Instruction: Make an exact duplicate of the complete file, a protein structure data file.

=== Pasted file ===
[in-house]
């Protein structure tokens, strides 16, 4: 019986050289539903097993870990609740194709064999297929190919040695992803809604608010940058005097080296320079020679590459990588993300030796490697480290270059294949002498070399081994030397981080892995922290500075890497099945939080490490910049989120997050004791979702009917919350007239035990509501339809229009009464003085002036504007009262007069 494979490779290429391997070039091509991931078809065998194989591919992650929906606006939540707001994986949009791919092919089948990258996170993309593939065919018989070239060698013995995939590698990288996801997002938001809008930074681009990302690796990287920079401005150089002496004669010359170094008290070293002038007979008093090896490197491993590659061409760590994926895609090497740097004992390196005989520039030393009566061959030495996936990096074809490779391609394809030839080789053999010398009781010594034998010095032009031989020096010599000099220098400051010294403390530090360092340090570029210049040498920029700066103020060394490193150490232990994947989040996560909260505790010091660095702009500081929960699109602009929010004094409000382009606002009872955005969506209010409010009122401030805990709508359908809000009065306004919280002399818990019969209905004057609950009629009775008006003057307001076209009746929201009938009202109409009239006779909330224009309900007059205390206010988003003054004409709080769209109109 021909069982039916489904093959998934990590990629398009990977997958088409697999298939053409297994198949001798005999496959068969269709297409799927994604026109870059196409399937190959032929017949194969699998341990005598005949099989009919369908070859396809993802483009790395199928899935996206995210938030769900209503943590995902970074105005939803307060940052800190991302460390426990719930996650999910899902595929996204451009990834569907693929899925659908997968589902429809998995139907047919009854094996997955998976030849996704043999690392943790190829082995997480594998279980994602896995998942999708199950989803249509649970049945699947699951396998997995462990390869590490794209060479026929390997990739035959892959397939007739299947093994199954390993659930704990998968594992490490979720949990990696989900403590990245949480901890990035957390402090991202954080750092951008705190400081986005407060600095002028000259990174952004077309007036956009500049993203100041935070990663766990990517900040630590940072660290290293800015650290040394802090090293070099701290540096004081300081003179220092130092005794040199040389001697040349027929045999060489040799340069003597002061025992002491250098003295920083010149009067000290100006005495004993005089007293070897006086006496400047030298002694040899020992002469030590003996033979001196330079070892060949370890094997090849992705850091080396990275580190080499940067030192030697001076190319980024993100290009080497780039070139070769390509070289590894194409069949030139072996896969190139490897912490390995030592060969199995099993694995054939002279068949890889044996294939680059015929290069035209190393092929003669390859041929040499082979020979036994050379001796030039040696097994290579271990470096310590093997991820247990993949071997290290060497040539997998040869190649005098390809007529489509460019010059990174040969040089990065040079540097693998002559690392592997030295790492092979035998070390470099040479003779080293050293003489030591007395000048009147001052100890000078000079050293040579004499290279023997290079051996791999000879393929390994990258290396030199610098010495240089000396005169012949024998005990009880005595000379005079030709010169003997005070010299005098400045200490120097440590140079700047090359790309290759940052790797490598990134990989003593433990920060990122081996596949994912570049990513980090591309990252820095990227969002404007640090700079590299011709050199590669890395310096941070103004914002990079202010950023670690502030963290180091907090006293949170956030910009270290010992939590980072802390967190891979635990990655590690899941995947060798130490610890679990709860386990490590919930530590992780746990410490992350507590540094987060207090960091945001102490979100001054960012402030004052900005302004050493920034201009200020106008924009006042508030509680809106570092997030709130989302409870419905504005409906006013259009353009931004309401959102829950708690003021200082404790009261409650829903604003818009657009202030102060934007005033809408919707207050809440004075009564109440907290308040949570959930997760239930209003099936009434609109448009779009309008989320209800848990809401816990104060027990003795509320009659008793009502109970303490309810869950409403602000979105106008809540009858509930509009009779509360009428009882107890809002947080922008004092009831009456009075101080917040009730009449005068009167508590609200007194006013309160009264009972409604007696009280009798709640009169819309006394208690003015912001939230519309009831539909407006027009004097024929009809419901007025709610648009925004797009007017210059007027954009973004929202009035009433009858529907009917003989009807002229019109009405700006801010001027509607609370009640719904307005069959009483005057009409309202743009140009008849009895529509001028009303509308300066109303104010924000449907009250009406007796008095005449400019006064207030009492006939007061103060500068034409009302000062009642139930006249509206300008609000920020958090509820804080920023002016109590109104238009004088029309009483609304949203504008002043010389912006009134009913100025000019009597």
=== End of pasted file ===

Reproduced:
[in-house]
């Protein structure tokens, strides 16, 4: 019986050289539903097993870990609740194709064999297929190919040695992803809604608010940058005097080296320079020679590459990588993300030796490697480290270059294949002498070399081994030397981080892995922290500075890497099945939080490490910049989120997050004791979702009917919350007239035990509501339809229009009464003085002036504007009262007069 494979490779290429391997070039091509991931078809065998194989591919992650929906606006939540707001994986949009791919092919089948990258996170993309593939065919018989070239060698013995995939590698990288996801997002938001809008930074681009990302690796990287920079401005150089002496004669010359170094008290070293002038007979008093090896490197491993590659061409760590994926895609090497740097004992390196005989520039030393009566061959030495996936990096074809490779391609394809030839080789053999010398009781010594034998010095032009031989020096010599000099220098400051010294403390530090360092340090570029210049040498920029700066103020060394490193150490232990994947989040996560909260505790010091660095702009500081929960699109602009929010004094409000382009606002009872955005969506209010409010009122401030805990709508359908809000009065306004919280002399818990019969209905004057609950009629009775008006003057307001076209009746929201009938009202109409009239006779909330224009309900007059205390206010988003003054004409709080769209109109 021909069982039916489904093959998934990590990629398009990977997958088409697999298939053409297994198949001798005999496959068969269709297409799927994604026109870059196409399937190959032929017949194969699998341990005598005949099989009919369908070859396809993802483009790395199928899935996206995210938030769900209503943590995902970074105005939803307060940052800190991302460390426990719930996650999910899902595929996204451009990834569907693929899925659908997968589902429809998995139907047919009854094996997955998976030849996704043999690392943790190829082995997480594998279980994602896995998942999708199950989803249509649970049945699947699951396998997995462990390869590490794209060479026929390997990739035959892959397939007739299947093994199954390993659930704990998968594992490490979720949990990696989900403590990245949480901890990035957390402090991202954080750092951008705190400081986005407060600095002028000259990174952004077309007036956009500049993203100041935070990663766990990517900040630590940072660290290293800015650290040394802090090293070099701290540096004081300081003179220092130092005794040199040389001697040349027929045999060489040799340069003597002061025992002491250098003295920083010149009067000290100006005495004993005089007293070897006086006496400047030298002694040899020992002469030590003996033979001196330079070892060949370890094997090849992705850091080396990275580190080499940067030192030697001076190319980024993100290009080497780039070139070769390509070289590894194409069949030139072996896969190139490897912490390995030592060969199995099993694995054939002279068949890889044996294939680059015929290069035209190393092929003669390859041929040499082979020979036994050379001796030039040696097994290579271990470096310590093997991820247990993949071997290290060497040539997998040869190649005098390809007529489509460019010059990174040969040089990065040079540097693998002559690392592997030295790492092979035998070390470099040479003779080293050293003489030591007395000048009147001052100890000078000079050293040579004499290279023997290079051996791999000879393929390994990258290396030199610098010495240089000396005169012949024998005990009880005595000379005079030709010169003997005070010299005098400045200490120097440590140079700047090359790309290759940052790797490598990134990989003593433990920060990122081996596949994912570049990513980090591309990252820095990227969002404007640090700079590299011709050199590669890395310096941070103004914002990079202010950023670690502030963290180091907090006293949170956030910009270290010992939590980072802390967190891979635990990655590690899941995947060798130490610890679990709860386990490590919930530590992780746990410490992350507590540094987060207090960091945001102490979100001054960012402030004052900005302004050493920034201009200020106008924009006042508030509680809106570092997030709130989302409870419905504005409906006013259009353009931004309401959102829950708690003021200082404790009261409650829903604003818009657009202030102060934007005033809408919707207050809440004075009564109440907290308040949570959930997760239930209003099936009434609109448009779009309008989320209800848990809401816990104060027990003795509320009659008793009502109970303490309810869950409403602000979105106008809540009858509930509009009779509360009428009882107890809002947080922008004092009831009456009075101080917040009730009449005068009167508590609200007194006013309160009264009972409604007696009280009798709640009169819309006394208690003015912001939230519309009831539909407006027009004097024929009809419901007025709610648009925004797009007017210059007027954009973004929202009035009433009858529907009917003989009807002229019109009405700006801010001027509607609370009640719904307005069959009483005057009409309202743009140009008849009895529509001028009303509308300066109303104010924000449907009250009406007796008095005449400019006064207030009492006939007061103060500068034409009302000062009642139930006249509206300008609000920020958090509820804080920023002016109590109104238009004088029309009483609304949203504008002043010389912006009134009913100025000019009597």